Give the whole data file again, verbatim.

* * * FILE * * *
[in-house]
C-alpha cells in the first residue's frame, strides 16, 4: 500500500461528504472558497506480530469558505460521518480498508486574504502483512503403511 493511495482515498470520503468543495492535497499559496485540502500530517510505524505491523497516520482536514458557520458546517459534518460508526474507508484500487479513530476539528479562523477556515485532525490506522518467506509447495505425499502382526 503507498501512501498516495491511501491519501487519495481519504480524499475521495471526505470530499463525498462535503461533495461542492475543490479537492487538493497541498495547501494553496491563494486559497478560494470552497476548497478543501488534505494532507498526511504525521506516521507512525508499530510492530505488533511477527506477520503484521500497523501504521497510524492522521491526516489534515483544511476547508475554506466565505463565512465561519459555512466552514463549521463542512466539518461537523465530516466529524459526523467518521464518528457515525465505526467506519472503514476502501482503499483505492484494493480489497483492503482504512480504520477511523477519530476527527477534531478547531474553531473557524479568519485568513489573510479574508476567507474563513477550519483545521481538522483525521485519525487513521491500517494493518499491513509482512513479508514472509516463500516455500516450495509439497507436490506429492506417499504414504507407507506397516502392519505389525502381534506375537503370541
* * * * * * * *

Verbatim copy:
[in-house]
C-alpha cells in the first residue's frame, strides 16, 4: 500500500461528504472558497506480530469558505460521518480498508486574504502483512503403511 493511495482515498470520503468543495492535497499559496485540502500530517510505524505491523497516520482536514458557520458546517459534518460508526474507508484500487479513530476539528479562523477556515485532525490506522518467506509447495505425499502382526 503507498501512501498516495491511501491519501487519495481519504480524499475521495471526505470530499463525498462535503461533495461542492475543490479537492487538493497541498495547501494553496491563494486559497478560494470552497476548497478543501488534505494532507498526511504525521506516521507512525508499530510492530505488533511477527506477520503484521500497523501504521497510524492522521491526516489534515483544511476547508475554506466565505463565512465561519459555512466552514463549521463542512466539518461537523465530516466529524459526523467518521464518528457515525465505526467506519472503514476502501482503499483505492484494493480489497483492503482504512480504520477511523477519530476527527477534531478547531474553531473557524479568519485568513489573510479574508476567507474563513477550519483545521481538522483525521485519525487513521491500517494493518499491513509482512513479508514472509516463500516455500516450495509439497507436490506429492506417499504414504507407507506397516502392519505389525502381534506375537503370541